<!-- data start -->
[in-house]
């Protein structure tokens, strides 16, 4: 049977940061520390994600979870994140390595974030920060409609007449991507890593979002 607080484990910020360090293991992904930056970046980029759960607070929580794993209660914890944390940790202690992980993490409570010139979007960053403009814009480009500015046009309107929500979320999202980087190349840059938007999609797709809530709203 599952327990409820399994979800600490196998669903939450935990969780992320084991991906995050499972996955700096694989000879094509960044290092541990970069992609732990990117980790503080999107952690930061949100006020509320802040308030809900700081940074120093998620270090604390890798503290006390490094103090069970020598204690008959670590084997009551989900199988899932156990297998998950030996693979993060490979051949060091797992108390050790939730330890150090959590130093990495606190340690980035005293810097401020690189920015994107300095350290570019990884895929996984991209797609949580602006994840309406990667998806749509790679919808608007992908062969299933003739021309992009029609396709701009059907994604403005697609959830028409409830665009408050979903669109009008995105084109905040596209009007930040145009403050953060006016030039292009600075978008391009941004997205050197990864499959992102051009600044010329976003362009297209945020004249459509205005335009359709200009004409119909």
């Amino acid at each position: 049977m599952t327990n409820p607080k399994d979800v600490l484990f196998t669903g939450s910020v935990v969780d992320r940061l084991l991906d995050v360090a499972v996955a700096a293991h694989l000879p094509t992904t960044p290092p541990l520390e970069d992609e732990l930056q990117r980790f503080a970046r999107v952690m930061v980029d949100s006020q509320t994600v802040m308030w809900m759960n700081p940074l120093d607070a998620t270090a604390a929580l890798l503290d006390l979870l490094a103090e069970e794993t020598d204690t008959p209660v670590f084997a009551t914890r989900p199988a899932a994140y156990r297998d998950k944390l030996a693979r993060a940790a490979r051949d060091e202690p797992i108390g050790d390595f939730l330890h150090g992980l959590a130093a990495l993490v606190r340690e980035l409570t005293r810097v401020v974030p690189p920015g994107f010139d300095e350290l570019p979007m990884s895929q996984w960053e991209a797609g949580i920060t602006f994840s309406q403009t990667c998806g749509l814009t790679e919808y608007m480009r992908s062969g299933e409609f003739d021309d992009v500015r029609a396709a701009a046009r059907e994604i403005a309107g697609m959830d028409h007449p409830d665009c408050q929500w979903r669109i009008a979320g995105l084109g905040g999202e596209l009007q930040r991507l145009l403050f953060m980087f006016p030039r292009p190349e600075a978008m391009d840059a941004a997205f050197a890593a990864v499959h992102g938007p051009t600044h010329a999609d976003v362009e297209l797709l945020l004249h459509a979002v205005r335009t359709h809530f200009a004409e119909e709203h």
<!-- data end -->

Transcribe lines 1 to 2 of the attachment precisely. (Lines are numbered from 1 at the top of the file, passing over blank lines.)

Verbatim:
[in-house]
């Protein structure tokens, strides 16, 4: 049977940061520390994600979870994140390595974030920060409609007449991507890593979002 607080484990910020360090293991992904930056970046980029759960607070929580794993209660914890944390940790202690992980993490409570010139979007960053403009814009480009500015046009309107929500979320999202980087190349840059938007999609797709809530709203 599952327990409820399994979800600490196998669903939450935990969780992320084991991906995050499972996955700096694989000879094509960044290092541990970069992609732990990117980790503080999107952690930061949100006020509320802040308030809900700081940074120093998620270090604390890798503290006390490094103090069970020598204690008959670590084997009551989900199988899932156990297998998950030996693979993060490979051949060091797992108390050790939730330890150090959590130093990495606190340690980035005293810097401020690189920015994107300095350290570019990884895929996984991209797609949580602006994840309406990667998806749509790679919808608007992908062969299933003739021309992009029609396709701009059907994604403005697609959830028409409830665009408050979903669109009008995105084109905040596209009007930040145009403050953060006016030039292009600075978008391009941004997205050197990864499959992102051009600044010329976003362009297209945020004249459509205005335009359709200009004409119909």